Facelifts for our embassies cost taxpayer more than €2m
More than €2m has been spent on refurbishment works at Irish embassy offices overseas, new figures reveal.
The Department of Foreign Affairs and Trade has confirmed that substantial work has been carried out on eight separate offices since 2013, costing a combined total of €2.26m.
Two offices overseas - Beijing and Paris - had separate works carried out to improve their facilities during both years in question, 2013 and 2014.
Refurbishment of Ireland's embassy in the French capital cost a combined total of almost €917,000 - more than any other spend recorded. And more than €624,000 was spent on works on the embassy office in Beijing, according to information released to Independent TD Tommy Broughan.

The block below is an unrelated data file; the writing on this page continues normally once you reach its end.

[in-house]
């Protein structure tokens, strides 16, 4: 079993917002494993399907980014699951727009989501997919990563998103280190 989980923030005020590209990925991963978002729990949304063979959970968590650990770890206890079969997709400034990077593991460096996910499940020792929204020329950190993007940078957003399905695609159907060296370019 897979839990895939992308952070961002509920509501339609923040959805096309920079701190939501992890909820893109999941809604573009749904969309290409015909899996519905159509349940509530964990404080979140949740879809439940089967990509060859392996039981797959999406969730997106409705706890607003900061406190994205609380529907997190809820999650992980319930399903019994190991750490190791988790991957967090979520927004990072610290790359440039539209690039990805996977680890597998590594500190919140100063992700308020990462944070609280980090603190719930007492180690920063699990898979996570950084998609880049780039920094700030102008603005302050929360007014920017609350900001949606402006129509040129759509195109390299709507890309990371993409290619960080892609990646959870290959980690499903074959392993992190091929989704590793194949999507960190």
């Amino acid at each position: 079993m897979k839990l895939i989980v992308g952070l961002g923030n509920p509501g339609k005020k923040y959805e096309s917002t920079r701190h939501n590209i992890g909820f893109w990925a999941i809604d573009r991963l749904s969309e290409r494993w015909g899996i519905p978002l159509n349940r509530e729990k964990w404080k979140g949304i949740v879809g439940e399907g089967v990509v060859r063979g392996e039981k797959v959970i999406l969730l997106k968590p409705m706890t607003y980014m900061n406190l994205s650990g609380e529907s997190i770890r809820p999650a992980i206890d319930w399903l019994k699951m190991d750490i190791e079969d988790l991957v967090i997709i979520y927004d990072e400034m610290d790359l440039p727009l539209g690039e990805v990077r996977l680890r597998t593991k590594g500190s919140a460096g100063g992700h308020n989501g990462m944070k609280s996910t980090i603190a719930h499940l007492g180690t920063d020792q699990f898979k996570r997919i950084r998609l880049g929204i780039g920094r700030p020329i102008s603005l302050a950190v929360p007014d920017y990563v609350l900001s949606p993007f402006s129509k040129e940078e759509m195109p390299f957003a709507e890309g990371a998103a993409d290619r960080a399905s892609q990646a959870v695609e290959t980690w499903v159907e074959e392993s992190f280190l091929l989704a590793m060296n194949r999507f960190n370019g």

A bill of €171,000 was received for renovating the embassy in Brussels last year, while six-figure sums were also spent on works at offices in Washington and Moscow.
The monies were spent on "major refurbishments, including major installation and enhancement of security measures", the department said.
No works have taken place to date in 2015.
The Irish Independent recently revealed that more than €44m was spent on operating Ireland's diplomatic network overseas, which includes 61 embassies, seven multi- lateral missions and 12 consulates.
The newly reopened embassy in the Vatican, which was closed amid controversy, cost just under €15,000 to run - the cheapest of all to operate.
The Coalition was strongly criticised after the closure of the office was announced by the then Foreign Affairs Minister and Tánaiste Eamon Gilmore in November 2011.
The decision to shut the office was seen in some quarters as a snub to the Catholic Church in the wake of a series of damning reports on the mishandling of clerical abuse.
Mr Gilmore said the closure of the Vatican embassy, as well offices in East Timor and Iran, were necessary cost-saving measures as a result of Ireland's EU/IMF bailout package.